Majority of somatic mutations are within coding regions with potential to affect function

The transcriptome of HCC patients was further investigated to identify tumor-specific somatic mutations that may play important roles in tumorigenesis. A total of 5411 tumor-specific mutations were identified with each patient having an average of 230 somatic mutations (Additional file 1: Figure S3A). Figure 2a shows the distribution of the somatic mutations in the different genomic regions and their predicted functionality. Notably, ~ 90% (4856) of the somatic mutations are genic, of which ~ 79% (3826) are within coding regions, with 66% (2526) of coding mutations being non-synonymous. A majority (> 95%, 2423) of non-synonymous mutations are missense mutations, while 3.9% (98) are nonsense mutations (gain of stop codon). Moreover, three and two mutations result in the loss of start and stop codons, respectively (Fig. 2a).

Fig. 2
figure 2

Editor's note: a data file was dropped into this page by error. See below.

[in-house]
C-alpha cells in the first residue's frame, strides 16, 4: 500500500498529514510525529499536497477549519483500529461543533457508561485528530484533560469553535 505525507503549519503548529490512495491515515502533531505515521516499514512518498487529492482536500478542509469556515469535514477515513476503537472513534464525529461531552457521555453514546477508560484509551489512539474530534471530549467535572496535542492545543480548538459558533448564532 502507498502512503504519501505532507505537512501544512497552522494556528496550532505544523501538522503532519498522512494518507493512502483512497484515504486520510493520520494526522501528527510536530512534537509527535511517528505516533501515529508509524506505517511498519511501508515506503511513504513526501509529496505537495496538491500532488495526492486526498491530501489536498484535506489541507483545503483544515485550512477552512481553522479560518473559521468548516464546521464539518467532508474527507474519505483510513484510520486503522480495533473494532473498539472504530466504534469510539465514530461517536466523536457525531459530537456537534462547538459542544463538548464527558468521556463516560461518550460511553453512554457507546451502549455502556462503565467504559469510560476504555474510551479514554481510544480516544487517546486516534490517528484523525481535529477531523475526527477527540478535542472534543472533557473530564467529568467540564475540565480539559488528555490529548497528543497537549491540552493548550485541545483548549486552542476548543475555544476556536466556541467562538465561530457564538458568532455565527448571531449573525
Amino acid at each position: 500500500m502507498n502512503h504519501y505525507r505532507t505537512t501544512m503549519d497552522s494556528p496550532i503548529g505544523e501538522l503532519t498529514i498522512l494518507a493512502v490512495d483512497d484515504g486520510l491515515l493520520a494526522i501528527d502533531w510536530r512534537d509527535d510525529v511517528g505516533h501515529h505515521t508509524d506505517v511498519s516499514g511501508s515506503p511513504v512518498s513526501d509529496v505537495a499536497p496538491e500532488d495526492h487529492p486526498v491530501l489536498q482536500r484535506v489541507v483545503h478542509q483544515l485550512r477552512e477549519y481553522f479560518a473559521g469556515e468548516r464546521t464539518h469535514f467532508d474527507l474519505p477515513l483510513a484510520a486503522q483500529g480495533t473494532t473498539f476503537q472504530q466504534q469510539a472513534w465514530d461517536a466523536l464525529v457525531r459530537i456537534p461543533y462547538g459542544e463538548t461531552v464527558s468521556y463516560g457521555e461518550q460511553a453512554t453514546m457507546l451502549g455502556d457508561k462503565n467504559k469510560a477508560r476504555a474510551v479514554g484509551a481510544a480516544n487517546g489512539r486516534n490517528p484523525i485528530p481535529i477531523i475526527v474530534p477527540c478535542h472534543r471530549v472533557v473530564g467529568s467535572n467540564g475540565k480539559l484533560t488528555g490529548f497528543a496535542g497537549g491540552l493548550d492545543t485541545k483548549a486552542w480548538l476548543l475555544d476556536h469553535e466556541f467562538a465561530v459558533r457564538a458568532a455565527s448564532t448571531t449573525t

Tumor-specific somatic mutations identified from RNA-seq. a Distribution of tumor-specific somatic mutations in different genomic regions. The number of total somatic mutations in various genomic regions and the numbers of recurrent mutations (numbers in yellow stars). Most of the somatic mutations reside in genic regions, and missense mutations in coding sequences accounted for ~ 50% of genic mutations. 5′ Upstream: mutation occurring within 5 kb upstream of genes. 3′ Downsteram: mutation occurring within 5 kb downstream genes. Splice donor: mutation that changes one of 2 bases at the 5′ end of an intron. Splice acceptor: mutation that changes one of 2 bases at the 3′ end of an intron. Splice region: mutation within 1–3 bases of the exon or 3–8 bases of the intron flanking the intron–exon boundary. Deleterious: mutation predicted to be damaging to protein function by both Polyphen-2 and SIFT algorithms. NMD: a mutation predicted to cause nonsense-mediated decay. b Association of mutations in HCC patients with clinical characteristics. The percentage of patients with mutations (Y-axis) for the various genes (X-axis) associated with the various clinical phenotype (X-axis below the genes). Red balls denote bad prognosis (e.g. associated with high Edmondson grade tumor, late stage, necrosis or liver cirrhosis) while green balls represents good prognosis (protective genes associated with no tumor invasion/liver cirrhosis). Size represents significance of association i.e. larger size, smaller p-value. c Association of mutations in HCC patients with tumor size. Box plot show tumor size of patients with and without mutation in WASH1 gene. d Mutations in Genes associated with overall survival. Patients with mutations in KIF21A (left panel) and LSS (right panel) correspond to significantly shorter survival time (p-value < 0.01, Kaplan–Meier test). Green lines represent patients with no mutations in the gene while red lines represent patients with mutations in the gene